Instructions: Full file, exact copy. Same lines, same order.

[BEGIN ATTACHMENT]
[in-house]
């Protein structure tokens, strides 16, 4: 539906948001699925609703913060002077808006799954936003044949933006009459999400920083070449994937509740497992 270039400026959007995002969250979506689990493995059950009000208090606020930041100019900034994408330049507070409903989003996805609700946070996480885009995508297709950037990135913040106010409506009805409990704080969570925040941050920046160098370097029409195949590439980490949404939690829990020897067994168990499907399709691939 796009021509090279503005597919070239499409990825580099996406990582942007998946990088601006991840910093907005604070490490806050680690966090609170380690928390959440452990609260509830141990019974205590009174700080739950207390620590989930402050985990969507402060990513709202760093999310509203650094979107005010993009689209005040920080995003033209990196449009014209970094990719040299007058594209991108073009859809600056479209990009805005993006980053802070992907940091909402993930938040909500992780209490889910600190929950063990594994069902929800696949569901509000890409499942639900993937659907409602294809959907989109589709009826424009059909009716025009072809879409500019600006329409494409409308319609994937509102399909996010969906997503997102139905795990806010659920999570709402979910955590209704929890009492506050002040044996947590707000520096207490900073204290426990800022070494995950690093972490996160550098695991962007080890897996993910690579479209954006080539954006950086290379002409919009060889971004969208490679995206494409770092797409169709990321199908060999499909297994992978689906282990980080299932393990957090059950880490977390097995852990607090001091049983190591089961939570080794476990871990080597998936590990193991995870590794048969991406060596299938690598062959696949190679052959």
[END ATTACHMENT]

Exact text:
[in-house]
């Protein structure tokens, strides 16, 4: 539906948001699925609703913060002077808006799954936003044949933006009459999400920083070449994937509740497992 270039400026959007995002969250979506689990493995059950009000208090606020930041100019900034994408330049507070409903989003996805609700946070996480885009995508297709950037990135913040106010409506009805409990704080969570925040941050920046160098370097029409195949590439980490949404939690829990020897067994168990499907399709691939 796009021509090279503005597919070239499409990825580099996406990582942007998946990088601006991840910093907005604070490490806050680690966090609170380690928390959440452990609260509830141990019974205590009174700080739950207390620590989930402050985990969507402060990513709202760093999310509203650094979107005010993009689209005040920080995003033209990196449009014209970094990719040299007058594209991108073009859809600056479209990009805005993006980053802070992907940091909402993930938040909500992780209490889910600190929950063990594994069902929800696949569901509000890409499942639900993937659907409602294809959907989109589709009826424009059909009716025009072809879409500019600006329409494409409308319609994937509102399909996010969906997503997102139905795990806010659920999570709402979910955590209704929890009492506050002040044996947590707000520096207490900073204290426990800022070494995950690093972490996160550098695991962007080890897996993910690579479209954006080539954006950086290379002409919009060889971004969208490679995206494409770092797409169709990321199908060999499909297994992978689906282990980080299932393990957090059950880490977390097995852990607090001091049983190591089961939570080794476990871990080597998936590990193991995870590794048969991406060596299938690598062959696949190679052959």